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Reason While the series premiere won't be broadcast on ABC until several days after this post's publication, it's already available on demand.

Craig Sjodin / ABC

Is Downward Dog A Good Boy?

ABC throws a bone to fans of the sad-com and talking-animal genres. Should you take it for a walk?

What Is This Thing?

Nan, a low-level ad exec for an Abercrombie & Fitch-esque clothing giant, spends her days coming up with catchy campaigns and her nights with her dog, Martin. But that's really not enough attention for the titular canine, and he'll be the first to tell you. (Literally. He can talk. At least to the camera.)

When Is It On?

The first episode airs Wednesday, May 17, at 9:30 PM ET, though ABC also released it early on its website.

Why Was It Made Now?

More and more shows are making the webseries-to-actual-series jump (see below); also, it's been well-established by now that ABC can't resist a solid "left-of-center take on family life" premise.

What's Its Pedigree?

Downward Dog started life as a web-based pet project (see what I did there) for the Pittsburgh-based VFX house Animal, whose co-founder Michael Killen shot to commercial fame by animating the Taco Bell chihuahua. Killen collaborated with Samm Hodges, a fellow effects artist and director, to produce the series of online shorts that attracted ABC's attention, and the two of them share creator/EP credits on the TV version; Hodges also provides the voice of Martin. On the human side, Fargo's Allison Tolman stars as Nan, with Lucas Neff of Raising Hope as ex-boyfriend-with-benefits Jason, and comedian Barry Rothbart as douchey boss Kevin.


I'm a big fan of both Allison Tolman and dogs, and I know ABC's been on a hot streak with quality sitcoms, even if I haven't really been watching them. Unfortunately, Downward Dog does little to burnish the résumés of any of those three entities. Let's start with the dog, since that's the whole point of this enterprise. He's clearly intended as the canine version of the depressed stay-at-home millennial boyfriend character (think Lawrence on Insecure), which is a decent gimmick for about the first five minutes, and then it's just a chore, because who really wants to watch a sad dog at this particular point in history? (I'm talking to you, people who post tragic shelter dog stories on Facebook...but I'm also talking to the makers of this show.) Martin isn't interestingly sad, either; he's just sad about the exact things you would expect a dog who's left alone all day to be sad about, and the fact that he can articulate those feelings in the language of mumblecore doesn't address that fundamental issue. I guess what I'm saying is that we don't need a talking dog to tell us that dogs are thinking more or less what we think they're thinking.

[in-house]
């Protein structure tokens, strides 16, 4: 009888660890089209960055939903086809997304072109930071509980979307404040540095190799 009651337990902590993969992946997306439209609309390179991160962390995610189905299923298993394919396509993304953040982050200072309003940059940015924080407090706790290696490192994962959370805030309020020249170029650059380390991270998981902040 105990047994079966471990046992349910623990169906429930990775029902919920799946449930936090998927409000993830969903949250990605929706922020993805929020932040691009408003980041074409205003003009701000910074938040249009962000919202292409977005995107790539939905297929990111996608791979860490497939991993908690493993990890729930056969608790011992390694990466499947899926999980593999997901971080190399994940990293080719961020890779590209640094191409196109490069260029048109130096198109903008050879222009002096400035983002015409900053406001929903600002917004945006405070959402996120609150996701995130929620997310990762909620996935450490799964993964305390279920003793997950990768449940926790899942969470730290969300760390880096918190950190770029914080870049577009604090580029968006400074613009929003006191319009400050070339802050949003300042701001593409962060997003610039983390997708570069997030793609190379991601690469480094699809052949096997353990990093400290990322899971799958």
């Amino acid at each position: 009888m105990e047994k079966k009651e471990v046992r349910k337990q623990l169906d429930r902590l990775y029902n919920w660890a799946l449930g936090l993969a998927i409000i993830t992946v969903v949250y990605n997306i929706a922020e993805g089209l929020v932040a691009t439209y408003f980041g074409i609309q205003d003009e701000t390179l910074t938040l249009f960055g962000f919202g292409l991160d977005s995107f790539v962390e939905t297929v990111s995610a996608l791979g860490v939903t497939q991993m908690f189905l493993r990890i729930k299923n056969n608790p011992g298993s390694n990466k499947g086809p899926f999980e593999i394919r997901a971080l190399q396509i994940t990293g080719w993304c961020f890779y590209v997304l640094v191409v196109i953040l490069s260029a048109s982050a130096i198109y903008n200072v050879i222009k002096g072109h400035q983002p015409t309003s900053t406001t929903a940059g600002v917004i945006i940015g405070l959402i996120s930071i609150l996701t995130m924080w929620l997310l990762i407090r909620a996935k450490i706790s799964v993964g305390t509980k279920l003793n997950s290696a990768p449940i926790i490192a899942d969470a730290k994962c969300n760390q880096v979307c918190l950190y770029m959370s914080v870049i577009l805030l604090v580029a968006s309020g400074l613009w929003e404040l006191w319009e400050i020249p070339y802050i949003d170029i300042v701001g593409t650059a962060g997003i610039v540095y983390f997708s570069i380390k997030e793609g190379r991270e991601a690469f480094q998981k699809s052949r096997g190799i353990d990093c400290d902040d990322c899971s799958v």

But there are even fewer good things to say about the human characters. Nan is the stock-est stock sitcom heroine who ever stocked, and I was mightily disappointed by how easily I was able to predict every single beat of her storyline once I'd gotten about eight minutes into the pilot. Since there's nothing interesting to spoil there, I'm just going to go ahead and tell you that Nan's triumphant scene -- the moment that showcases all her creative hopes and dreams -- is literally just her pitching the Dove Campaign For Real Beauty. You would think having a pair of EPs who actually work in advertising would keep the show away from such overly-charted territory, but nope, they just steer right into it.